Your efforts should promote and reinforce the idea that smoking cessation will help employees achieve better health. Accordingly, it’s important to provide your employees who smoke with easy access to the tools and resources that will help them break their addiction to tobacco. If you don’t already have a tobacco-cessation vendor, now is a good time to identify one.

9. Determine how to enforce the policy.
Several weeks before the policy takes effect, appoint someone from your staff to educate supervisors and security officials about their roles in enforcing the policy. Drawing on specific scenarios and solutions, provide guidance on how to correct noncompliance. Also, also work with your HR representatives when developing the policy and corrective actions.

10. Evaluate your initiative’s success.
After investing the time and energy required to launch an effective initiative, you’ll want to see clear and measurable results. Early on, plan how you will evaluate your initiative’s success so you can collect the most helpful data. Continue with regular evaluations so you can make improvements.

These steps are only the beginning and are intended to provide general guidance, support and encouragement. Once you’ve developed a plan and shared details to constituencies throughout your organization, you’re ready to implement it. The message you will want to spread: The new initiative isn’t intended to punish tobacco users, rather it is to promote wellness and encourage employees to pursue a healthier lifestyle.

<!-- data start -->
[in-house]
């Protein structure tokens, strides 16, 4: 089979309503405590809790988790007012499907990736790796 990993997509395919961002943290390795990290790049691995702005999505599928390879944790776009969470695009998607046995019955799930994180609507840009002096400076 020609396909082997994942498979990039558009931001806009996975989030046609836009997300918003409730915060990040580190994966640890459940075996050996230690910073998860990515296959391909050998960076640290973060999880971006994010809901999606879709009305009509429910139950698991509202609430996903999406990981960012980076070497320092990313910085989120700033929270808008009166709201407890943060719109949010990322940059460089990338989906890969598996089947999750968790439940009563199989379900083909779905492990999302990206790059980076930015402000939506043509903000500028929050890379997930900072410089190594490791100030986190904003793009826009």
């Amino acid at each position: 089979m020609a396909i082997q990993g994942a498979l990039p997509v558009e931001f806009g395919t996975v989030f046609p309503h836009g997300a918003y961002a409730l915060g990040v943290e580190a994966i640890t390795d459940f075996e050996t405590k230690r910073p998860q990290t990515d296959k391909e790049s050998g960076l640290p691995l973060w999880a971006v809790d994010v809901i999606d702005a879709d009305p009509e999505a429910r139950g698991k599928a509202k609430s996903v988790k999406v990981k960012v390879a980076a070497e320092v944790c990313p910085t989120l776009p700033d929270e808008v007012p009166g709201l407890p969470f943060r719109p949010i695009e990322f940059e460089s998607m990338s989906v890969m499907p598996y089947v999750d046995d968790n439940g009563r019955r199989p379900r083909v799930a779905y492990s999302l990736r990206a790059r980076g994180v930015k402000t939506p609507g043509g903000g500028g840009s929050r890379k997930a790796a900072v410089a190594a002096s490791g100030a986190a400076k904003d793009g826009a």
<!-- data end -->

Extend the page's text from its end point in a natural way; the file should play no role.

To learn more about our tobacco cessation program and how Optum can help you plan and implement a smoke-free policy, visit Quit For Life and request to hear from a program specialist.


About the Author:
Ken Wassum is director of Clinical Development and Support for Quit For Life at Optum. He is a tobacco dependence treatment expert with more than 23 years of direct experience in counseling, developing treatment protocols, training and clinical oversight.

i Accessed 8/4/16.
ii Centers for Disease Control and Prevention. (2011). Quitting smoking among adults — United States, 2001–2010. Morbidity and Mortality Weekly Report, 60, pp. 1513–1519. Accessed 8/4/16. Latest data available.
iii BMJ Open 2016;6:e011045 doi:10.1136/bmjopen-2016-011045 Accessed 10/3/16.